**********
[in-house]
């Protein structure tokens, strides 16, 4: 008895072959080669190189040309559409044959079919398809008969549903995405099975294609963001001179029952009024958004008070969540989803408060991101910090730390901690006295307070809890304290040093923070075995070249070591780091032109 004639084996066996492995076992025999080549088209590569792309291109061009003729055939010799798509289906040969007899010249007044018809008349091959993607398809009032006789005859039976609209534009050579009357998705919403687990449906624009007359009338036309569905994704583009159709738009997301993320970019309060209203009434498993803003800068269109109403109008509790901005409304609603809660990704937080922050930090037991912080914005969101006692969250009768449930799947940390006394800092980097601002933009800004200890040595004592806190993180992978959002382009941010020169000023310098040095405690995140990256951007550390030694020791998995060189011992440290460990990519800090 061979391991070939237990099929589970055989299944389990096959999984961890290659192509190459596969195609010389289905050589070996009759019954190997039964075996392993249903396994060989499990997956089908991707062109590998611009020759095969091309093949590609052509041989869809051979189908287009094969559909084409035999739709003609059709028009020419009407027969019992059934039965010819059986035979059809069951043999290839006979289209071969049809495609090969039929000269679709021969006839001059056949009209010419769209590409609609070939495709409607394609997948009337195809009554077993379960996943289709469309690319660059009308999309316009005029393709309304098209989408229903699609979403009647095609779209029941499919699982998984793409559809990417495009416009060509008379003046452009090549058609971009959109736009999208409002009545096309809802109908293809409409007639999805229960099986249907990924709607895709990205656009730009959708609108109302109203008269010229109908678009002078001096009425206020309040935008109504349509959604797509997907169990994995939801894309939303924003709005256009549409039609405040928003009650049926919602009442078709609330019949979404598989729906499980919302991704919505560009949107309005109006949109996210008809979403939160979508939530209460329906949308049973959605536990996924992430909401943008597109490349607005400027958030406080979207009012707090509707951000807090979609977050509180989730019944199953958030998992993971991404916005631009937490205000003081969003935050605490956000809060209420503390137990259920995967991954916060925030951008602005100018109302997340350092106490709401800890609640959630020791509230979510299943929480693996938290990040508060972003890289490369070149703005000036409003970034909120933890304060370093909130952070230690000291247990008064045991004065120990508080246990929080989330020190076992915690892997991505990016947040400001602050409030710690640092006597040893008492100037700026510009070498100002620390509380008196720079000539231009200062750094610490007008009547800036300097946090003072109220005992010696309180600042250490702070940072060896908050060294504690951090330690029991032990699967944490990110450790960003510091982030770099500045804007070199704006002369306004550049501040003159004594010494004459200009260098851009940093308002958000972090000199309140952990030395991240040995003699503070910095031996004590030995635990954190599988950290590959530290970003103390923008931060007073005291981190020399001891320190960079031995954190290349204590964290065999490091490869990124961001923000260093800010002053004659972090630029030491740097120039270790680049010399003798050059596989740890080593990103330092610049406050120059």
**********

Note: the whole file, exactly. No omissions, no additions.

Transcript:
[in-house]
């Protein structure tokens, strides 16, 4: 008895072959080669190189040309559409044959079919398809008969549903995405099975294609963001001179029952009024958004008070969540989803408060991101910090730390901690006295307070809890304290040093923070075995070249070591780091032109 004639084996066996492995076992025999080549088209590569792309291109061009003729055939010799798509289906040969007899010249007044018809008349091959993607398809009032006789005859039976609209534009050579009357998705919403687990449906624009007359009338036309569905994704583009159709738009997301993320970019309060209203009434498993803003800068269109109403109008509790901005409304609603809660990704937080922050930090037991912080914005969101006692969250009768449930799947940390006394800092980097601002933009800004200890040595004592806190993180992978959002382009941010020169000023310098040095405690995140990256951007550390030694020791998995060189011992440290460990990519800090 061979391991070939237990099929589970055989299944389990096959999984961890290659192509190459596969195609010389289905050589070996009759019954190997039964075996392993249903396994060989499990997956089908991707062109590998611009020759095969091309093949590609052509041989869809051979189908287009094969559909084409035999739709003609059709028009020419009407027969019992059934039965010819059986035979059809069951043999290839006979289209071969049809495609090969039929000269679709021969006839001059056949009209010419769209590409609609070939495709409607394609997948009337195809009554077993379960996943289709469309690319660059009308999309316009005029393709309304098209989408229903699609979403009647095609779209029941499919699982998984793409559809990417495009416009060509008379003046452009090549058609971009959109736009999208409002009545096309809802109908293809409409007639999805229960099986249907990924709607895709990205656009730009959708609108109302109203008269010229109908678009002078001096009425206020309040935008109504349509959604797509997907169990994995939801894309939303924003709005256009549409039609405040928003009650049926919602009442078709609330019949979404598989729906499980919302991704919505560009949107309005109006949109996210008809979403939160979508939530209460329906949308049973959605536990996924992430909401943008597109490349607005400027958030406080979207009012707090509707951000807090979609977050509180989730019944199953958030998992993971991404916005631009937490205000003081969003935050605490956000809060209420503390137990259920995967991954916060925030951008602005100018109302997340350092106490709401800890609640959630020791509230979510299943929480693996938290990040508060972003890289490369070149703005000036409003970034909120933890304060370093909130952070230690000291247990008064045991004065120990508080246990929080989330020190076992915690892997991505990016947040400001602050409030710690640092006597040893008492100037700026510009070498100002620390509380008196720079000539231009200062750094610490007008009547800036300097946090003072109220005992010696309180600042250490702070940072060896908050060294504690951090330690029991032990699967944490990110450790960003510091982030770099500045804007070199704006002369306004550049501040003159004594010494004459200009260098851009940093308002958000972090000199309140952990030395991240040995003699503070910095031996004590030995635990954190599988950290590959530290970003103390923008931060007073005291981190020399001891320190960079031995954190290349204590964290065999490091490869990124961001923000260093800010002053004659972090630029030491740097120039270790680049010399003798050059596989740890080593990103330092610049406050120059």